While the third wave of the opioid epidemic, beginning in 2013, has impacted every corner of the U.S., some geographical regions have sustained more damage than others. Central Appalachia remains one of these regions. Data from the Appalachian Regional Commission shows that overdose mortality rates for people ages 25–54 were 43 percent higher in this region than in the rest of the country in 2018. Sitting in the heart of Central Appalachia, Tennessee has been significantly impacted by the opioid crisis. In order to understand why this state has been so greatly affected, it is necessary to examine the socioeconomic characteristics of Tennessee in addition to the scope of opioid addiction within the state.
Tennessee has become the epicenter of the opioid crisis due to various socioeconomic factors. Being interconnected, these specific circumstances have created a hotbed for substance abuse, addiction, and outbreak. Primary elements which have left Tennessee susceptible to the ongoing opioid epidemic are the state’s high poverty level, targeted marketing by pharmaceutical corporations, immense physical labor force, and lack of federal and state regulation.
According to the United States Census Bureau, 13.9 percent of Tennessee’s population is at or below the poverty line. When calculated, this amounts to 949,255 residents. Low-income households are at high risk for developing substance use disorders due to the constant stress of lack of affordability, lack of quality education, and absence of adequate healthcare.
Regions with high poverty levels, such as Central Appalachia, are frequently exploited by pharmaceutical companies. With little resources at their disposal, residents of Tennessee fell victim to one of the most notorious pharmaceutical corporations, which many believe is largely responsible for the current opioid epidemic. As covered by the Knoxville News Sentinel, Purdue Pharma employed 87 sales representatives for the state of Tennessee alone. Purdue told its sales representatives to target medical providers who were overworked, serving poor communities in Tennessee, and had less training, calling them “high-value prescribers” because they could be easily persuaded to increase prescriptions and dosages of OxyContin.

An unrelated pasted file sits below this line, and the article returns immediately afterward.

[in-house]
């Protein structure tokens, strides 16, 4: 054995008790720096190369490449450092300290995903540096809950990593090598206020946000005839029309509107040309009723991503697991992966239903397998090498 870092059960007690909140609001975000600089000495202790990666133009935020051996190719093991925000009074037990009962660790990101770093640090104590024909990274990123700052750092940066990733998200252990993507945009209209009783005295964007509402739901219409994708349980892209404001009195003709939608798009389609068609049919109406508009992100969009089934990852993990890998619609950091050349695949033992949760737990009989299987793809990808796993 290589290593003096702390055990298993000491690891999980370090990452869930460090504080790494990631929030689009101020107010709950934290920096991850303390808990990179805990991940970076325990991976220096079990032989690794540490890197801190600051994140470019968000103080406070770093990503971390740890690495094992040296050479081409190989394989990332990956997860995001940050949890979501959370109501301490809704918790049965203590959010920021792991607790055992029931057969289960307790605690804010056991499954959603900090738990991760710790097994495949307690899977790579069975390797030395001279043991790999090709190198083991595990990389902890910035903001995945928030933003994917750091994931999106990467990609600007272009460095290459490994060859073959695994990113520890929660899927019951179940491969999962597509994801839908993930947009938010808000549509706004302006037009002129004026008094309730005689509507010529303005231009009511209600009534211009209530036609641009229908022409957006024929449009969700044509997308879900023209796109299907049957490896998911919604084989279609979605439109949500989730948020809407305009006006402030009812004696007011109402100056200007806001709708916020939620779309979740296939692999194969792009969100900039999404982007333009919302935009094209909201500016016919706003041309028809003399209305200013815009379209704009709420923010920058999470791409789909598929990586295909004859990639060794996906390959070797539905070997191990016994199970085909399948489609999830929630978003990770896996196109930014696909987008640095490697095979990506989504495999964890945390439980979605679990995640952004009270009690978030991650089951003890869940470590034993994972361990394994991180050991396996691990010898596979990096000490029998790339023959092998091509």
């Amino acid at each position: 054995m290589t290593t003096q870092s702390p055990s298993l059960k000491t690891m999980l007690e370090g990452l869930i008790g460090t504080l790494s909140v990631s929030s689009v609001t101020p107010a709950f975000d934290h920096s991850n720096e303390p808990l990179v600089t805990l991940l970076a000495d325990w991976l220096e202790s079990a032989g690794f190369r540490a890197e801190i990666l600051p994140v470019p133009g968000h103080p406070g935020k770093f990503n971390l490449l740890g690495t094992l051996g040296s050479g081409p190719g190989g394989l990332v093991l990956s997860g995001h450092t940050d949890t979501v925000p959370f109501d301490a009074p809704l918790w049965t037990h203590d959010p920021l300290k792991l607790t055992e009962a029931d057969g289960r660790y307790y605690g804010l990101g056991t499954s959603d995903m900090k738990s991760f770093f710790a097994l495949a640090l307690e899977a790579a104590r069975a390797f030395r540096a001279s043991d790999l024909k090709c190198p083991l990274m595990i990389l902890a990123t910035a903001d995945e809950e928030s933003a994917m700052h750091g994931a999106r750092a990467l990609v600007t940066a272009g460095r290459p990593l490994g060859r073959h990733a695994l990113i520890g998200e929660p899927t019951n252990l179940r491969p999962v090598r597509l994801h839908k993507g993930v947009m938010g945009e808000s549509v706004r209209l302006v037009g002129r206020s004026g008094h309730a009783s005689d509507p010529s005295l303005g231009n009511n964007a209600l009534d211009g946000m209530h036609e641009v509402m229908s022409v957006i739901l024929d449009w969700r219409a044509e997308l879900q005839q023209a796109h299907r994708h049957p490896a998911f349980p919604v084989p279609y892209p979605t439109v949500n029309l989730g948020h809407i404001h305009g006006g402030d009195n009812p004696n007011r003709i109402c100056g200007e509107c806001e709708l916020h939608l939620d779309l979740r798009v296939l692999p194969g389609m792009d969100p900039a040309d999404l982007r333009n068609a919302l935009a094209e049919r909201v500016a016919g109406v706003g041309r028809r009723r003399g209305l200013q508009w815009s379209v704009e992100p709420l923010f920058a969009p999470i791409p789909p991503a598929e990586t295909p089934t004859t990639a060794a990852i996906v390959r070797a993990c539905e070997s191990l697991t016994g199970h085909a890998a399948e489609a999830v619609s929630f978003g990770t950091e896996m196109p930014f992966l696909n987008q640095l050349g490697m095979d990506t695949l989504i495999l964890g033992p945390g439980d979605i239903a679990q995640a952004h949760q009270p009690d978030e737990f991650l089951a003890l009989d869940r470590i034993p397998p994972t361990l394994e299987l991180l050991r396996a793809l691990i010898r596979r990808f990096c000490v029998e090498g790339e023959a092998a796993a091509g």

Unfortunately, there was and continues to be a need for pain relief in Tennessee. Data from the U.S. Bureau of Labor shows that 11.8 percent of Tennessee residents, or 803,570 Tennesseeans, are physical laborers. As a hub for coal mining and logging, the labor force of Central Appalachia is vulnerable to chronic pain and workplace injury. Because physical labor is standard in this area, it wasn’t long after the introduction of prescription opioids that the epidemic spread throughout Tennessee.
Prescribing physicians in Tennessee, many of whom were likely approached by Purdue Pharma, are responsible for treating patients with workplace injuries or sufferers of chronic pain. In comparison to many other states, regulations on opioid prescriptions in Tennessee remain lax. Although new legislation has been passed restricting long-term opioid prescriptions from being written, doctors can still write any opioid prescription they desire for a three day supply, while doctors who fit the state criteria to be considered “pain management specialists” do not have to adhere to these regulations.
Opioid Addiction in Tennessee
After examining the various socioeconomic factors that have reinforced the spread of opioid addiction in Tennessee, the state’s third place ranking in the U.S. for prescription drug abuse seems reasonable. According to the Tennessee Bureau of Investigation, approximately 70,000 Tennesseans are addicted to opioids, with 5 percent of Tennesseans having used pain relievers in the past year for non-medical purposes.
As professionals entrusted with the health and wellness of patients, doctors are, unfortunately, among the top contributors to the current opioid crisis. A study conducted by the National Institute on Drug Abuse revealed that Tennessee providers wrote approximately 82 opioid prescriptions for every 100 persons in 2018 while the average U.S. rate was 51 prescriptions per every 100. As shown in the graph below, this was the same year that 550 prescription opioid overdose deaths occurred.
Knoxville Recovery Center Can Help
It is important to seek help immediately if you or a loved one is struggling with opioid addiction. As fellow Tennesseans, the experts at Knoxville Recovery Center are eager to help. Our unique addiction treatment programs combine elements of traditional 12-step programs with holistic and behavioral therapies. By offering treatment that is scientifically proven to be effective, our clients can rest assured that they are in the best hands.
The founders of Knoxville Recovery Center, as well as many of our addiction therapists, have struggled with addiction and now enjoy life in recovery. They understand the struggles of addiction and how difficult it is to overcome alone. Our specialists are on standby and ready to help. Call Knoxville Recovery Center to speak with an addiction specialist today and take the first step towards a rewarding life of sobriety.